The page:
ืื™ ื”ื›ื™ ืกื™ืคื ื“ืงืชื ื™ ืื‘ืœ ื”ื•ื ืฉื”ืœืš ืืฆืœ ื—ื›ื ื•ื”ืชื™ืจื• ืืฆืœ ืจื•ืคื ื•ืจื™ืคื ืื•ืชื• ืžืงื•ื“ืฉืช ืœื™ืชื ื™ ืื™ื ื” ืžืงื•ื“ืฉืช ื•ืœื™ืžื ื”ื›ื ื‘ืื“ื ื—ืฉื•ื‘ ืขืกืงื™ื ืŸ ื“ืืžืจื” ืœื ื ื™ื—ื ืœื™ ื“ืื™ืชืกืจ ื‘ืงืจื™ื‘ื™ื”

The Gemara raises a difficulty: If so, consider the latter clause of the baraita, which teaches: But if he betroths her on condition that there are no vows incumbent upon him or that he has no blemishes, and he does have vows or blemishes, but then he goes to a halakhic authority and he dissolves his vows, or to a doctor and he heals him, she is betrothed. Yet according to Rava, in that case too let the tanna teach that she is not betrothed, and let us likewise say that here we are dealing with an important person, from an important family, as she says: It is not amenable to me to be forbidden to his relatives.

ืื™ื”ื™ ื‘ื›ืœ ื“ื”ื• ื ื™ื—ื ืœื” ื›ื“ืจื™ืฉ ืœืงื™ืฉ ื“ืืžืจ ืจื™ืฉ ืœืงื™ืฉ ื˜ื‘ ืœืžื™ืชื‘ ื˜ืŸ ื“ื• ืžืœืžื™ืชื‘ ืืจืžืœื• ืื‘ื™ื™ ืืžืจ ื“ืฉื•ืžืฉืžื ื ื’ื‘ืจื ื›ื•ืจืกื™ื” ื‘ื™ ื—ืจืืชื ืจืžื™ ืœื”

The Gemara answers: There is a difference between a man and a woman in this regard, for it is amenable to her to be with any man, flawed though he may be, as taught by Reish Lakish: As Reish Lakish said that women say: It is better to dwell together as two [tan du] than to dwell alone as if a widow. Women will prefer any marriage to remaining single. Similarly, Abaye said that women say: One whose husband is small as an ant, nevertheless places her seat among the noblewomen, as she considers herself important by virtue of the mere fact that she is married.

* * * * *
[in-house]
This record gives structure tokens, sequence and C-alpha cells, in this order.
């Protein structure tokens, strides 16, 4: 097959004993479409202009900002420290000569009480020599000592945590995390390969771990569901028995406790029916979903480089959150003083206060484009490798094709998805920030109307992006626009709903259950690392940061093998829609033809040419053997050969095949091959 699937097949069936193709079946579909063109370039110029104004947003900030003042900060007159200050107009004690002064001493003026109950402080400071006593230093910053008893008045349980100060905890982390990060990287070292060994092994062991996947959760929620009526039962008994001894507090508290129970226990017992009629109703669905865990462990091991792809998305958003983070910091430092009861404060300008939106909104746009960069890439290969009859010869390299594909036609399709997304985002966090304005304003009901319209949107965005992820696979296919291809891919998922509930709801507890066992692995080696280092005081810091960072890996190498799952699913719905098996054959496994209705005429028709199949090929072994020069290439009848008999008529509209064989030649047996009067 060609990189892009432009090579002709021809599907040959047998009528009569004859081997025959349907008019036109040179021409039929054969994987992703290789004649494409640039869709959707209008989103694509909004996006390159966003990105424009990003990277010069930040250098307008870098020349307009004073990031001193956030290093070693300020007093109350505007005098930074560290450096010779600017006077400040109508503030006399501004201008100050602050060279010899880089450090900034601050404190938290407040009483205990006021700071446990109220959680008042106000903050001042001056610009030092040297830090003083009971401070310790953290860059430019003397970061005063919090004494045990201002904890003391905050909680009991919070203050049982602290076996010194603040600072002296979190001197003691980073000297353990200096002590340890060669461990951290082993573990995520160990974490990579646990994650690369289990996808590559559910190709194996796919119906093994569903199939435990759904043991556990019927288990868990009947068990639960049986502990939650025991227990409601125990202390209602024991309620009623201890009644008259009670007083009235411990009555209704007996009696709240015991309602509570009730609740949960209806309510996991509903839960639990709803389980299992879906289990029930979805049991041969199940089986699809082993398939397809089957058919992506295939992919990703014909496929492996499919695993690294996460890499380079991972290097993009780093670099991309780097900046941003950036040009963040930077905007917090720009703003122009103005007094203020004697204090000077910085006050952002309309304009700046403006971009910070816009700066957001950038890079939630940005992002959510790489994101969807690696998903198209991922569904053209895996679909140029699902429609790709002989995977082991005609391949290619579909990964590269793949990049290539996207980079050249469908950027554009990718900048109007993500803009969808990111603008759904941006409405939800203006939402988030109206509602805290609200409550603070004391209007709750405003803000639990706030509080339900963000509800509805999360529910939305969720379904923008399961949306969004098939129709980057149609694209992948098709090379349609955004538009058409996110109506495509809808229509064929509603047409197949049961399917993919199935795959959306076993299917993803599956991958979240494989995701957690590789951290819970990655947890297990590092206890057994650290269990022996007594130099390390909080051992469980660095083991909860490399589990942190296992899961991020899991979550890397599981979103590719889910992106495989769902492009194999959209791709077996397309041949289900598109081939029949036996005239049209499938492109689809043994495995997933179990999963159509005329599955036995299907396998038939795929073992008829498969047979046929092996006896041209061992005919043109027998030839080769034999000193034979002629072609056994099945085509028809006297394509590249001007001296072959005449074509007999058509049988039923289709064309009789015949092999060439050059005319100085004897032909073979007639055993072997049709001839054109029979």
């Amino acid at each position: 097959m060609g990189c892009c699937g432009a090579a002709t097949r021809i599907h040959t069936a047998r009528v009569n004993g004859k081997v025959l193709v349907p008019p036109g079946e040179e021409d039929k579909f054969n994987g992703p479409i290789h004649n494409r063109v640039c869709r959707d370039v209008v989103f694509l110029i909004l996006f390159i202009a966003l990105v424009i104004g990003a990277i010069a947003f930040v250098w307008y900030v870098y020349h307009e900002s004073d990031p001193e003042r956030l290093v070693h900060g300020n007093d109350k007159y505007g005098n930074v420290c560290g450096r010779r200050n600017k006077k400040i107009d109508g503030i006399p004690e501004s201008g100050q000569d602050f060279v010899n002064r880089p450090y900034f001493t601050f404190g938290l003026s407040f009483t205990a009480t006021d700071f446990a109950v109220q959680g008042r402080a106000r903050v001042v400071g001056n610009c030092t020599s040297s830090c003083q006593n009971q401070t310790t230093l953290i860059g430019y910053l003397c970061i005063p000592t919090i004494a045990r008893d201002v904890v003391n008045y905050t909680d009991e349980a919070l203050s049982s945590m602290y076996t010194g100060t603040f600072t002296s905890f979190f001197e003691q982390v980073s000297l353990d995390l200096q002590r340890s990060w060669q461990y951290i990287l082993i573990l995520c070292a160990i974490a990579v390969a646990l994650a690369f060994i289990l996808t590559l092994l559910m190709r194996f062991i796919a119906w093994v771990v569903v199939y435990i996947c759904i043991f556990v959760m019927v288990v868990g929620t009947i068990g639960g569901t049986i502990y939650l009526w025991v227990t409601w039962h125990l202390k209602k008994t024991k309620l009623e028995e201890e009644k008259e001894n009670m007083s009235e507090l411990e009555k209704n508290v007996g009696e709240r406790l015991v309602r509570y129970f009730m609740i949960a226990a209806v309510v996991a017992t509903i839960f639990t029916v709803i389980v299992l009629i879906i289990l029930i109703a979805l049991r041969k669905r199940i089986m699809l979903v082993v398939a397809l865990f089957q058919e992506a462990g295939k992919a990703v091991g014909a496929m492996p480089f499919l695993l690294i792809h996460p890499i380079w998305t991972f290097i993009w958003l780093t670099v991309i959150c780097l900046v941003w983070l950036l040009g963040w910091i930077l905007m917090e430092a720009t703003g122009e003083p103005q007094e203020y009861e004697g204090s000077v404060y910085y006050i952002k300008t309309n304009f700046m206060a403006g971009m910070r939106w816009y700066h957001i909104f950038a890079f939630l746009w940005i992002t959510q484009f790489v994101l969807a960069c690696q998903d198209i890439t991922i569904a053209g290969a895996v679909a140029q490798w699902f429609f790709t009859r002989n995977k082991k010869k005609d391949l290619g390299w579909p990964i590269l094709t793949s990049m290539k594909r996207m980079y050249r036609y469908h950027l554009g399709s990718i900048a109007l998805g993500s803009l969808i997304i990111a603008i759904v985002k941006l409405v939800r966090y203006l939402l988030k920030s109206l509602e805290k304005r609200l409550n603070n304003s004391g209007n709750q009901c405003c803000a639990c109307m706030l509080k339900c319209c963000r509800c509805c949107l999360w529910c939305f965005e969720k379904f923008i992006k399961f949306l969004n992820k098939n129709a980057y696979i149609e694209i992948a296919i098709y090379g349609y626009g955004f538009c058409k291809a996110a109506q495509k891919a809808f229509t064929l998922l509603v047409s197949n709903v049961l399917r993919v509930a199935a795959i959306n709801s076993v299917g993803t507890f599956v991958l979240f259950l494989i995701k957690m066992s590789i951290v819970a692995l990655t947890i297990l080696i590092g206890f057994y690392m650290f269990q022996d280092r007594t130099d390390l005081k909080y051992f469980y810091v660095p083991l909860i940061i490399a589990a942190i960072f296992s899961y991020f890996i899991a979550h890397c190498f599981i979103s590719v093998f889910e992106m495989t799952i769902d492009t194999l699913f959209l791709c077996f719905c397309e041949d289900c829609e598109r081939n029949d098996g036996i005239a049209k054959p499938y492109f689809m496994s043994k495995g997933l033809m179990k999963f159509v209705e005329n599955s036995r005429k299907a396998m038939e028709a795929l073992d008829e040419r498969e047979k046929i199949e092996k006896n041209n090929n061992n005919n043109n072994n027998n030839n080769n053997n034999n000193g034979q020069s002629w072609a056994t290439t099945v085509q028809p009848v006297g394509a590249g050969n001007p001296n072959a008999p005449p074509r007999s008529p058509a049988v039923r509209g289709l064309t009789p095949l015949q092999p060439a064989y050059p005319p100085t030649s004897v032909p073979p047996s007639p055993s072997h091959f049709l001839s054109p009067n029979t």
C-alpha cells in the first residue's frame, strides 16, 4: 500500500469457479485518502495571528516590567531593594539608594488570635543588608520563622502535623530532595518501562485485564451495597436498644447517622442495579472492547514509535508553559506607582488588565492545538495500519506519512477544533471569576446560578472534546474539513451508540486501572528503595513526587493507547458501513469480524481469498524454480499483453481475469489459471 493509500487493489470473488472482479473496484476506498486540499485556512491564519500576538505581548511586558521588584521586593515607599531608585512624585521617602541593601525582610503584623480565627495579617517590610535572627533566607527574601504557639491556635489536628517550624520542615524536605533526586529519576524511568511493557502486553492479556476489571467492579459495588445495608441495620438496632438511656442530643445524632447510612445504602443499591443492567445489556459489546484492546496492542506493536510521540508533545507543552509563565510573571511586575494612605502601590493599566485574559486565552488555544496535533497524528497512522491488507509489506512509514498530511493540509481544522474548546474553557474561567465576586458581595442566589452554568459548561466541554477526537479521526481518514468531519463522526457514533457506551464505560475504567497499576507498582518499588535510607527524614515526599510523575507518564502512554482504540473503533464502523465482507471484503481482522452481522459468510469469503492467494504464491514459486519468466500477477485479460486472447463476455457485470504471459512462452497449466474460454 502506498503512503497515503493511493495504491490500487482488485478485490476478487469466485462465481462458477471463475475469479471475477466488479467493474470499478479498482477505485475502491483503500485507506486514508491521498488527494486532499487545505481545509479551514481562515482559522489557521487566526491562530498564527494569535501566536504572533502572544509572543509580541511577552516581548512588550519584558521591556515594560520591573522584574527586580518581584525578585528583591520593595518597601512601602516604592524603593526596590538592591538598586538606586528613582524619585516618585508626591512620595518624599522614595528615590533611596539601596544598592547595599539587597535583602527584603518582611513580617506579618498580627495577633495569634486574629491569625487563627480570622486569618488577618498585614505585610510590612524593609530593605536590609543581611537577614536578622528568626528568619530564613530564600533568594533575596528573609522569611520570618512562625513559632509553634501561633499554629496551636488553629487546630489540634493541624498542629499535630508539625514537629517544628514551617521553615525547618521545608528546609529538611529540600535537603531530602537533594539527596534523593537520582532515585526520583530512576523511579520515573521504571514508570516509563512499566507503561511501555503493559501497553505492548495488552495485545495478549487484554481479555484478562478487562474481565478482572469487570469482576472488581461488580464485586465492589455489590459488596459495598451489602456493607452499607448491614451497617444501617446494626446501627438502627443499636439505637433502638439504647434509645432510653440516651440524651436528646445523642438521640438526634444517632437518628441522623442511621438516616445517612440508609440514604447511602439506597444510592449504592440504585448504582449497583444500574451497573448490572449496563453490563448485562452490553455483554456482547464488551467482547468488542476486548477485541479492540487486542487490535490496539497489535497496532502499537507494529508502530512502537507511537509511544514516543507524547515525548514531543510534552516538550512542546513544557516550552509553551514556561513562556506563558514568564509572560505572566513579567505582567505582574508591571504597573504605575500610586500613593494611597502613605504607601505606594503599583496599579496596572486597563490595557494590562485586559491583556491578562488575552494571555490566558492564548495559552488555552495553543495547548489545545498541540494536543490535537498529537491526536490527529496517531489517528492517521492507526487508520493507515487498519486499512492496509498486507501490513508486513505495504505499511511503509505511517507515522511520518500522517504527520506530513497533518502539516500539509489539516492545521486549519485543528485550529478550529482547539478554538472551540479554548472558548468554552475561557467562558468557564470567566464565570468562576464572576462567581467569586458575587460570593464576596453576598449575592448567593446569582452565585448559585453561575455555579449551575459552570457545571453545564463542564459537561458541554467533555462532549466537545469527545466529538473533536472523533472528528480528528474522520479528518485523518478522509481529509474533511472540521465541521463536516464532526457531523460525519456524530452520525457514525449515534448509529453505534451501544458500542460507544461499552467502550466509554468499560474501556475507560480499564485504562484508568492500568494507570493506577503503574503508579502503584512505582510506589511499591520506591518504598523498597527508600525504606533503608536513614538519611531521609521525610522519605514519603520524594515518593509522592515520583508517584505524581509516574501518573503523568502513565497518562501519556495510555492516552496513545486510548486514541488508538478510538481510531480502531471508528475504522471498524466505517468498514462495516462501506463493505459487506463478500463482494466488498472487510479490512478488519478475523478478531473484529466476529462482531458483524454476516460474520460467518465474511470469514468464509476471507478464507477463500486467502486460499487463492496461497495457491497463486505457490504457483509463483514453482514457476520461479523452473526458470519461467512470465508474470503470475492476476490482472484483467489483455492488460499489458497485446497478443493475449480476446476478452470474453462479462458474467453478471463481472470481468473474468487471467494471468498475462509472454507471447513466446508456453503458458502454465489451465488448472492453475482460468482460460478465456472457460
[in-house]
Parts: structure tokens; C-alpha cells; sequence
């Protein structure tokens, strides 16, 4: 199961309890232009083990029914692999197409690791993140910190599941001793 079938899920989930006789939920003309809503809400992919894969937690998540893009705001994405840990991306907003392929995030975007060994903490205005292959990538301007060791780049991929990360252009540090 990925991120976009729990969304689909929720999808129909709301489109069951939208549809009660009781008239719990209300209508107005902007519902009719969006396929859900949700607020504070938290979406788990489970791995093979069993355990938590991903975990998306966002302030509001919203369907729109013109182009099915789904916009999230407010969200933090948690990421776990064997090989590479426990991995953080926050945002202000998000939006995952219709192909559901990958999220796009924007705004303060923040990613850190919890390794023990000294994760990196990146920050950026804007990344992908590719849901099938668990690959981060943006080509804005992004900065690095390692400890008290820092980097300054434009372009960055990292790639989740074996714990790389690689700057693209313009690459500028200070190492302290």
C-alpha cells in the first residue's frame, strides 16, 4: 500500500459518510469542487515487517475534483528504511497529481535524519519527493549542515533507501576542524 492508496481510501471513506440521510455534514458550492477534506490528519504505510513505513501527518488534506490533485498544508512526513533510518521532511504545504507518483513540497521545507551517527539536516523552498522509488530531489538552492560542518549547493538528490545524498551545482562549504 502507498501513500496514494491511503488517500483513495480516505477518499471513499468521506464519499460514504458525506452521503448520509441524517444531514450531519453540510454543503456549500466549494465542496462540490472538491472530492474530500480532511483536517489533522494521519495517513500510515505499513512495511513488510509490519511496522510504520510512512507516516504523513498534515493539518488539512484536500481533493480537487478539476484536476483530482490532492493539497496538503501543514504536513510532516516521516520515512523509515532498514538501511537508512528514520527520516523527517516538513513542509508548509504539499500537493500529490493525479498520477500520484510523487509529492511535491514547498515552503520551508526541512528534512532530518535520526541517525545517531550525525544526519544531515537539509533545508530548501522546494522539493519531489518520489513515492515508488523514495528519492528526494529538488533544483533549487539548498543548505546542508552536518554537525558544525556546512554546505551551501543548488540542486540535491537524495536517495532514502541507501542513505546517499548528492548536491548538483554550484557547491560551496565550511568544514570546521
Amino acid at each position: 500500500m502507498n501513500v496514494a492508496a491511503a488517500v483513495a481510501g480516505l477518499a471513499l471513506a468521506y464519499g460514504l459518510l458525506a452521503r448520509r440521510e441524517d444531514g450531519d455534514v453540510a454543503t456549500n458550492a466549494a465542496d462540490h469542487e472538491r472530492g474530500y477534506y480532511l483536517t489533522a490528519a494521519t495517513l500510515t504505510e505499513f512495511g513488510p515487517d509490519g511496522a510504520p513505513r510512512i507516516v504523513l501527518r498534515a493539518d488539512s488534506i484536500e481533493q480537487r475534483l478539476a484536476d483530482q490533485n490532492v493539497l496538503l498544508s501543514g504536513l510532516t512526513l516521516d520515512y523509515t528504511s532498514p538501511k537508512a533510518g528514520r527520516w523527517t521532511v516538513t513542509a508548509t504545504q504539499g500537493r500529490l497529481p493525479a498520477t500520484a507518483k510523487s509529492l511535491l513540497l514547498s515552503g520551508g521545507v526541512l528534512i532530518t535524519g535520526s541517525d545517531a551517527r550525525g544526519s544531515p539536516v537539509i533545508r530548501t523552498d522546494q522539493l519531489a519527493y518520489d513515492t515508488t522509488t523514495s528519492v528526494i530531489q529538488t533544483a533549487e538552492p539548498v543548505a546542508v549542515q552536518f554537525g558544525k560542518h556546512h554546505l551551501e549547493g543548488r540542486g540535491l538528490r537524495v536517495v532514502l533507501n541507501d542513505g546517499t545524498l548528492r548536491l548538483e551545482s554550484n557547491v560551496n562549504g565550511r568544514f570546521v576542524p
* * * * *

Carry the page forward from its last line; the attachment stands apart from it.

ืจื‘ ืคืคื ืืžืจ ื“ื ืคืกื ื’ื‘ืจื ืชื™ืงืจื™ื™ื” ื‘ืกื™ืคื™ ื‘ื‘ื ื•ืชื™ืชื™ื‘ ืจื‘ ืืฉื™ ืืžืจ ื“ืงืœืกื ื’ื‘ืจื ืœื ื‘ืขื™ ื˜ืœืคื—ื™ ืœืงื™ื“ืจื ืชื ื ื•ื›ื•ืœืŸ ืžื–ื ื•ืช ื•ืชื•ืœื•ืช ื‘ื‘ืขืœื™ื”ืŸ

Rav Pappa said a different maxim expressing a similar idea: One whose husband is a wool comber [nafsa], a lowly occupation, calls him to sit with her at the entrance to the house, as she is proud of him and happy to be married. Similarly, Rav Ashi said: Even one whose husband is lowly [kalsa] does not require lentils for her pot. She is so happy with the simple fact that she is married that she does not mind even if he does not provide her with food. The Gemara comments that it is taught: And all of these women who have lowly husbands yet appear so satisfied with their marriage commit adultery and attribute the birth of the children to their husbands. This is another reason why they are so keen to be married.

ื›ืœ ืžื•ืžื™ืŸ ืฉืคื•ืกืœื™ืŸ ื•ื›ื•ืณ ืชื ื ื”ื•ืกื™ืคื• ืขืœื™ื”ืŸ ื–ื™ืขื” ื•ืฉื•ืžื ื•ืจื™ื— ื”ืคื” ื•ื”ื ื™ ื‘ื›ื”ื ื™ ืœื ืคืกืœื™ ื•ื”ืชื ืŸ ื”ื–ืงืŸ ื•ื”ื—ื•ืœื” ื•ื”ืžื–ื•ื”ื ื•ืชื ืŸ ืžื•ืžื™ืŸ ืืœื• ื‘ื™ืŸ ืงื‘ื•ืขื™ืŸ ื‘ื™ืŸ ืขื•ื‘ืจื™ืŸ ืคืกื•ืœื™ืŸ ื‘ืื“ื